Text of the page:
: The Committee ruled otherwise! The gentleman stands guilty, as charged. And I believe I speak for every member when I say that no one cares to hear what a man of his condemned character has to say about any section of any legislation before this House. President of Senate
: Order, order, gentlemen. Jefferson Smith
: Mr. President, I stand guilty as FRAMED! Because section 40 is graft! And I was ready to say so, I was ready to tell you that a certain man in my state, a Mr. James Taylor, wanted to put through this dam for his own profit. A man who controls a political machine! And controls everything else worth controlling in my state. Yes, and a man even powerful enough to control Congressmen - and I saw three of them in his room the day I went up to see him! Senator Joseph Paine
: Will the Senator yield? Jefferson Smith
: No, sir, I will not yield! And this same man, Mr. James Taylor, came down here and offered me a seat in this Senate for the next 20 years if I voted for a dam that he knew, and I knew, was a fraud. But if I dared to open my mouth against that dam, he promised to break me in two.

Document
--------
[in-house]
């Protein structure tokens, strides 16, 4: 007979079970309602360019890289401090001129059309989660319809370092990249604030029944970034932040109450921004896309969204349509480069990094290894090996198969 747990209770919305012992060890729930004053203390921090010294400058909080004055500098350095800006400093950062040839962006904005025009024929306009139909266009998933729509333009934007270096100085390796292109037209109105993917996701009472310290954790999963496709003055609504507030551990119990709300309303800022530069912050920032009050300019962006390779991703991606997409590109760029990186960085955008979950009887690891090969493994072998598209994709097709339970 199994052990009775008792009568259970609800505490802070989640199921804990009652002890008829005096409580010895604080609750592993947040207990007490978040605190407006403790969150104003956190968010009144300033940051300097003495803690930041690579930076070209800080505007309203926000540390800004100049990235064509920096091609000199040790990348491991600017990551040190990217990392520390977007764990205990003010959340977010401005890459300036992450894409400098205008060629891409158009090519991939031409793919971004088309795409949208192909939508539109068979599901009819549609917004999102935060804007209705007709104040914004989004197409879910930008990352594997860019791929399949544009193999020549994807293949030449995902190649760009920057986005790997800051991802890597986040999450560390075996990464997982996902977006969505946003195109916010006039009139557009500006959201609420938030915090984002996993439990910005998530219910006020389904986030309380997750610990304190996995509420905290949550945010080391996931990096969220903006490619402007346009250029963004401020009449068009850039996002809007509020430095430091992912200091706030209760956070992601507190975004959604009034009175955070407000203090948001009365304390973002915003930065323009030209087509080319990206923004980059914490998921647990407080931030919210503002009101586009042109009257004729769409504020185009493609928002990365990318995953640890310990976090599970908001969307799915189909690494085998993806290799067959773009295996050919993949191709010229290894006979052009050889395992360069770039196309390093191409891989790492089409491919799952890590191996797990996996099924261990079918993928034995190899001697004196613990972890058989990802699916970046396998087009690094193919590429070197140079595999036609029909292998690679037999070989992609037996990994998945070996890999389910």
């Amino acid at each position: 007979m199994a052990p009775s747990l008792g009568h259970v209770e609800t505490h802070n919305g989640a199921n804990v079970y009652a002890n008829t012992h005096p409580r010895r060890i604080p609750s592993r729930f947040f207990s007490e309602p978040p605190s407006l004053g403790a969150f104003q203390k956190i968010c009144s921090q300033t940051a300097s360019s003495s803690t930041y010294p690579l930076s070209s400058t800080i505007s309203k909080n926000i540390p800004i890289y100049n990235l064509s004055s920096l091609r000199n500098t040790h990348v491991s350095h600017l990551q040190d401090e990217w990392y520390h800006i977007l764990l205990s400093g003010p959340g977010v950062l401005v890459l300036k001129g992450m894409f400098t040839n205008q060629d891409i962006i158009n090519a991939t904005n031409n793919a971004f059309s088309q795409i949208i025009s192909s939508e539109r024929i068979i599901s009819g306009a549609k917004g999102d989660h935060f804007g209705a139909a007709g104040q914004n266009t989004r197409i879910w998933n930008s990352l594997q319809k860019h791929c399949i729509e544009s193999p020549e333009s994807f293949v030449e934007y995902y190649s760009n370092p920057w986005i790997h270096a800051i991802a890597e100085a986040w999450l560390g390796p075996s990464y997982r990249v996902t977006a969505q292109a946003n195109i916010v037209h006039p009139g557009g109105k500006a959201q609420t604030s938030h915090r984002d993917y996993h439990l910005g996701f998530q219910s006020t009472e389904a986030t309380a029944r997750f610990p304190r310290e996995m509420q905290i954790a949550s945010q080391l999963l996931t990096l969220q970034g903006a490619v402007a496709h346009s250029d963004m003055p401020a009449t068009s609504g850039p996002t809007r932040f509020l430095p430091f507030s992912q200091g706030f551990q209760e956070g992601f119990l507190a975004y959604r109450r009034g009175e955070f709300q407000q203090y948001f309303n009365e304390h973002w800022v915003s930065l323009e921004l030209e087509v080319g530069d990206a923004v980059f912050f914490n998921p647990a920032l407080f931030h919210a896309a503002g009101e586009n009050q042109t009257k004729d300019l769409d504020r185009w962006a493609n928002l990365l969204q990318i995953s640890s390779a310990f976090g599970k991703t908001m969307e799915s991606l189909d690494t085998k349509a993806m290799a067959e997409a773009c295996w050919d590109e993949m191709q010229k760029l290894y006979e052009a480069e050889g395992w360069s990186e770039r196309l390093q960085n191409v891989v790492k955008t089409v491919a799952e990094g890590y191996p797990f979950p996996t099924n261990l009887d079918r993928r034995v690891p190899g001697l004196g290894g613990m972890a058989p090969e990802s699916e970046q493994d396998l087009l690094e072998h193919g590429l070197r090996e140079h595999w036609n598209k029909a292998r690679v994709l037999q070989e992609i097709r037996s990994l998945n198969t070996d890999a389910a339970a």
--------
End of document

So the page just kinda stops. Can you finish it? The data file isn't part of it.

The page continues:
[after all the other Senators walk out
] Jefferson Smith
: Oh, Mr. President, we seem to be alone. I, I'm not complaining for a social reason; it's just, I think it'd be a pity if these gentlemen missed any of this, and...
[Clarissa starts waving from the visitors gallery, and making hand signals
] Jefferson Smith
: And, uh...
[he grabs the rule book
] Jefferson Smith
: I, I call the chair's attention to... to, uh... Rule 5 of the Standing Rules of the Senate, Section... Section 3. "If it shall be found that a quorum is not present, a majority of the Senators present" - and that looks like me - uh, uh, "may direct the Sergeant-at-Arms to request, and if necessary compel, the attendance of the absent Senators." Well, Mr. President, I so direct.
: [His voice very hoarse